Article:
(236) We can now understand why W is cn. the right hand of the compass-box, and E on the left. Let the direction from the centre of the compass to the point B in the figure, be required, and suppose the sights in the first place to be pointing in the direction of the needle, S N, and the North sight to be ahead. When the sights (and the circle to which they are fastened) have been turned so as to point in the direction of B, the point of

90

E

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WB

the circle marked E, will have come round to the North end of the needle, (since the needle remains immovable,) and the reading will therefore be "East," as it should be. The effect on the reading is the same as if the needle had moved to the left the same quantity which the sights have moved to the right, and the left side is therefore properly marked "East," and vice versa. So, too, if the bearing of the line to C be desired, half-way between North and

East, i. e. N. 45° E.; when the sights and the circle have turned 45 degrees to the right, the needle, really standing still, has apparently arrived at the point half-way between N. and E., i. e. N. 45° E.

Some surveyors' compasses are marked the reverse of this, the E on the right and the W cn the left. These letters must then be reversed in the mind before the bearing is noted down.

(237) Reading with Vernier. When the needle does not point precisely to one of the division marks on the circle, the fractional part of the smallest space is usually estimated by the eye, as has been explained. But this fractional part may be measured by the Vernier, described in Art. (229), as follows. Suppose the needle to point between N. 310 E. and N. 3110 E. Turn the tangent screw, which moves the compass-box, till the smaller division (in this case 310) has come round to the needle. The Vernier will then indicate through what space the compass-box has moved, and therefore how much must be added to the reading of the needle. Suppose it indicates 10 minutes of a degree. Then the bearing is N. 31° 10' E. It is, however, so difficult to move the Vernier without disturbing the whole instrument, that this is seldom resorted to in practice. The chief use of the Vernier is to set the instru ment for running lines and making an allowance for the variation of the needle, as will be explained in the proper place. A VernierA Vernier arc is sometimes attached to one end of the needle and carried around by it.

(238) Practical Hints. Mark every station, or spot, at which the compass is set, by driving a stake, or digging up a sod, or piling up stones, or otherwise, so that it can be found if any error, or other cause, makes it necessary to repeat the survey.

Very often when the line of which the bearing is required, is a fence, &c., the compass cannot be set upon it. In such cases, set the compass so that its centre is a foot or two from the line, and set the flag-staff at precisely the same distance from the line at the other end of it. The bearing of the flag-staff from the compass will be the same as that of the fence, the two lines being parallel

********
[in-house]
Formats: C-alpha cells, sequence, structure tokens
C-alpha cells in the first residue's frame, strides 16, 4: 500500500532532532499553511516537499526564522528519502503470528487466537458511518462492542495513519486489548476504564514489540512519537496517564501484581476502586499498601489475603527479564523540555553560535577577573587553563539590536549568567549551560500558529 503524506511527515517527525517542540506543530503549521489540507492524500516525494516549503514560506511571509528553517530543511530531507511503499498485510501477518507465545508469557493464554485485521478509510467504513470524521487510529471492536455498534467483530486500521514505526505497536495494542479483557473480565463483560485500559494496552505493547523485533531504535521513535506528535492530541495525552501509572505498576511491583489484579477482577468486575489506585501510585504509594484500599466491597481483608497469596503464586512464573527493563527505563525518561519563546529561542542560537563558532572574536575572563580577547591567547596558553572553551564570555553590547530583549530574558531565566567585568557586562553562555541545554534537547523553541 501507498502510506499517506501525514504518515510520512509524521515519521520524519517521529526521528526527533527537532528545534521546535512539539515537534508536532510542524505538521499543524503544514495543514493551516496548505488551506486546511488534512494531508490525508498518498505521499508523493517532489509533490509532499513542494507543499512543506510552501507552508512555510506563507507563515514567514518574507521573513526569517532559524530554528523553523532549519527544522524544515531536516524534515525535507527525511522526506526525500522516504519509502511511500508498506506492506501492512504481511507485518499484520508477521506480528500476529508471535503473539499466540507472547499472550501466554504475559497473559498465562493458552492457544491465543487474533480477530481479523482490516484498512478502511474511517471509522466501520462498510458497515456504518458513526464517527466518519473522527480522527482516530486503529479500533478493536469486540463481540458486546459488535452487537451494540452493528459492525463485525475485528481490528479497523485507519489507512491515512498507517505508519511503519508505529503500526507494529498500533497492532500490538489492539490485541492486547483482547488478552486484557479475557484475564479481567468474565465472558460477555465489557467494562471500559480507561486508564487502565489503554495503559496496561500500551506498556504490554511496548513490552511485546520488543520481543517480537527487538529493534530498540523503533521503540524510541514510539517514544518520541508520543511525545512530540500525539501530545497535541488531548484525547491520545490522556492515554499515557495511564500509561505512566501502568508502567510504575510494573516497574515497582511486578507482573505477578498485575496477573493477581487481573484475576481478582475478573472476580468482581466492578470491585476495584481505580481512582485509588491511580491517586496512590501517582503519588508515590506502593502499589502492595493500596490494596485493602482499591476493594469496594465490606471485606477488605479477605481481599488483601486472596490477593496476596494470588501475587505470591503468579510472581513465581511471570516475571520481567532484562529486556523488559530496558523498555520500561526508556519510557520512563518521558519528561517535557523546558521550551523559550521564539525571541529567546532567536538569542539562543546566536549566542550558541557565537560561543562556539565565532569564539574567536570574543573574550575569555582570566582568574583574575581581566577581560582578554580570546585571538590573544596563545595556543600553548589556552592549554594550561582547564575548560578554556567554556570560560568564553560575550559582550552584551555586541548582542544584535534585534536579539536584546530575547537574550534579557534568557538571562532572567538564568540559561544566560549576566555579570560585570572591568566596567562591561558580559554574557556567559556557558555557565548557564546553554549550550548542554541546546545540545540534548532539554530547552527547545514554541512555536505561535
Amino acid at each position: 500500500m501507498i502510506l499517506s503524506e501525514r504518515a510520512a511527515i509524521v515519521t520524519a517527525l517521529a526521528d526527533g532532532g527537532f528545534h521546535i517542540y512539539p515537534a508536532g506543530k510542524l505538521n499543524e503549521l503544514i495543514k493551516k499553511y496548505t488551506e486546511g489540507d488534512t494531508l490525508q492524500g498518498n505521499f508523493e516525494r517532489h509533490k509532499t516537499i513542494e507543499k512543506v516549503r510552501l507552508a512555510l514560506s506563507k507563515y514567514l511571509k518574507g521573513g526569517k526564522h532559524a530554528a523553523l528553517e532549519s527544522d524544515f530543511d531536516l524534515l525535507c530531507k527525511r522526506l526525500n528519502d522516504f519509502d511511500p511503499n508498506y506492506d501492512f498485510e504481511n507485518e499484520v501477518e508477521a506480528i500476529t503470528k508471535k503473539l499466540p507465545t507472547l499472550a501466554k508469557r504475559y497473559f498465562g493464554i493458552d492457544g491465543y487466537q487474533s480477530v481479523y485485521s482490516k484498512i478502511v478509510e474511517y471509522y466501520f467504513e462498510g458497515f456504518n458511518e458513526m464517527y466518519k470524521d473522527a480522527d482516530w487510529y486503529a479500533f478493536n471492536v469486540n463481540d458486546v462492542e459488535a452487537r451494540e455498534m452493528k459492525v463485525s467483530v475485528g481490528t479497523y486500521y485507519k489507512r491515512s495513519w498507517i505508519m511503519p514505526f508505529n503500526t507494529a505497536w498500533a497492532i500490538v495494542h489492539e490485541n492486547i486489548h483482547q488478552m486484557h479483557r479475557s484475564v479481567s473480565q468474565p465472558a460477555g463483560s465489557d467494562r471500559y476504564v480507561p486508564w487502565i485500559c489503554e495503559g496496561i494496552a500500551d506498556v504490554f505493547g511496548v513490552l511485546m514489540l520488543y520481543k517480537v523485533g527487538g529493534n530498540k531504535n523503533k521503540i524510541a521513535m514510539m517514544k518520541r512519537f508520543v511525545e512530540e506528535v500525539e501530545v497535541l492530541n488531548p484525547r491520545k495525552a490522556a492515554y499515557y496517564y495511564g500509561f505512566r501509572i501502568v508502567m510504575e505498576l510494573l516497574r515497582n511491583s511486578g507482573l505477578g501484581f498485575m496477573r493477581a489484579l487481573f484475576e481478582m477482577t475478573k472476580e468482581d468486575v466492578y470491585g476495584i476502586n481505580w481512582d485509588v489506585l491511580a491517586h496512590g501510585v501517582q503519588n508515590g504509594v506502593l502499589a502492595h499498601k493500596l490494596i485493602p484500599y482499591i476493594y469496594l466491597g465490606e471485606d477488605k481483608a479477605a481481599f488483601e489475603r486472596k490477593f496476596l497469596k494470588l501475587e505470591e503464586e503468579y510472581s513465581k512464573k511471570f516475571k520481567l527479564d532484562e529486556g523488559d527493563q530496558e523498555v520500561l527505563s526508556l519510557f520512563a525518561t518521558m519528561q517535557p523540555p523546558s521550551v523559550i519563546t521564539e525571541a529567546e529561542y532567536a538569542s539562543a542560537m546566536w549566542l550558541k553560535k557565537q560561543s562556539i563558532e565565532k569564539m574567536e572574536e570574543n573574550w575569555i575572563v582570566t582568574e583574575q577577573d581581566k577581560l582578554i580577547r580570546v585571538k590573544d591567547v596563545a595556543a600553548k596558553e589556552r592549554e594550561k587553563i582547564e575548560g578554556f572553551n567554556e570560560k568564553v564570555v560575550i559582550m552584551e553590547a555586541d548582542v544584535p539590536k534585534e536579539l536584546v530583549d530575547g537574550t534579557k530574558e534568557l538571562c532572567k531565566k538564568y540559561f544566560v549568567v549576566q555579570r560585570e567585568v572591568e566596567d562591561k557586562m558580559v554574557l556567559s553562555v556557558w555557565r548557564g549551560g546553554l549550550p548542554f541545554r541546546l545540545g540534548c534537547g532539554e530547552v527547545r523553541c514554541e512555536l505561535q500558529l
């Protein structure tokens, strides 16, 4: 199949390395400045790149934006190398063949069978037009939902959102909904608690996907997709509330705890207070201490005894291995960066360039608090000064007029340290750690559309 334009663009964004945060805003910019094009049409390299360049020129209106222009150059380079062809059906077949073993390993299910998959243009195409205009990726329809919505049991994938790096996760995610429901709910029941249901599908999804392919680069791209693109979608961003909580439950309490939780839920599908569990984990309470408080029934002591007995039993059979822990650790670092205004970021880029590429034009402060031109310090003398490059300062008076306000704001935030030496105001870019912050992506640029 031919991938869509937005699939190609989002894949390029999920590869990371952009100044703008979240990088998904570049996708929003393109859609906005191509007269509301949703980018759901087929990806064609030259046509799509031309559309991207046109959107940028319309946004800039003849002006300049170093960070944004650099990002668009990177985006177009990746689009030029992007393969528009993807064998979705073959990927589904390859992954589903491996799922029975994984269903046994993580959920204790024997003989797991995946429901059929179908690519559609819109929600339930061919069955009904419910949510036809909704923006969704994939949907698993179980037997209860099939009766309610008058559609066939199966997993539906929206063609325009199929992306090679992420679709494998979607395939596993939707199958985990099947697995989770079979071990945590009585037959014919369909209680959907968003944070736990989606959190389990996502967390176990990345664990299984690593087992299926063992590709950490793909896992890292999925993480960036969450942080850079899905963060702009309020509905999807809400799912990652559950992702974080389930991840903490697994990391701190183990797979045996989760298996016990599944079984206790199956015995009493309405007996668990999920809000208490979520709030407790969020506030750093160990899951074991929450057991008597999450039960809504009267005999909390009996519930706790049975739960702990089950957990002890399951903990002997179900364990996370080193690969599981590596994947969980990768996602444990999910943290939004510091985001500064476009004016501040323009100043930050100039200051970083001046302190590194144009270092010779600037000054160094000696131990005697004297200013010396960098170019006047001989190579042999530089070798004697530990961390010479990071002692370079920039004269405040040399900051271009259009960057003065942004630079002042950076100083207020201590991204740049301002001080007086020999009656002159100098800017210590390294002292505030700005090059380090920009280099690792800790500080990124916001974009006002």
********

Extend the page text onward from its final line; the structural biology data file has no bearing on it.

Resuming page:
The distances should be measured on the real line. If more convenient the compass may be set at some point on the line prolonged, or at some intermediate point of the line, "in line" between its extremities.

In setting the compass level, it is more important to have it level crossways of the sights than in their direction; since if it be not so, on looking up or down hill through the upper part of one sight and the lower part of the other, the line of sight will not be parallel to the N and S, or zero line, on the compass, and an incorrect bearing will therefore be obtained.

The compass should not be levelled by the needle, as some books recommend, i. e. so levelled that the ends of the needle shall be at equal distances below the glass. The needle should be brought so originally by the maker, but if so adjusted in the morning, it will not be so at noon, owing to the daily variation in the dip. If then the compass be levelled by it, the lines of sight will generally be more or less oblique, and therefore erroneous. If the needle touches the glass, when the compass is levelled, balance it by sliding the coil of wire along it.

The same end of the compass should always go ahead. The North end is preferable. The South end will then be nearest to the observer. Attention to this and to the caution in the next paragraph, will prevent any confusion in the bearings.

Always take the readings from the same end of the needle; from the North end, if the North end of the compass goes ahead; and vice versa. This is necessary, because the two ends will not always cut opposite degrees. With this precaution, however, the angle of two meeting lines can be obtained correctly from either end, provided the same one is used in taking the bearings of both the lines.

Guard against a very frequent source of error with beginners, in reading from the wrong number of the two between

which the needle points, such as reading

34° for 26°, in a case like that in the figure.

Fig. 165.

20

30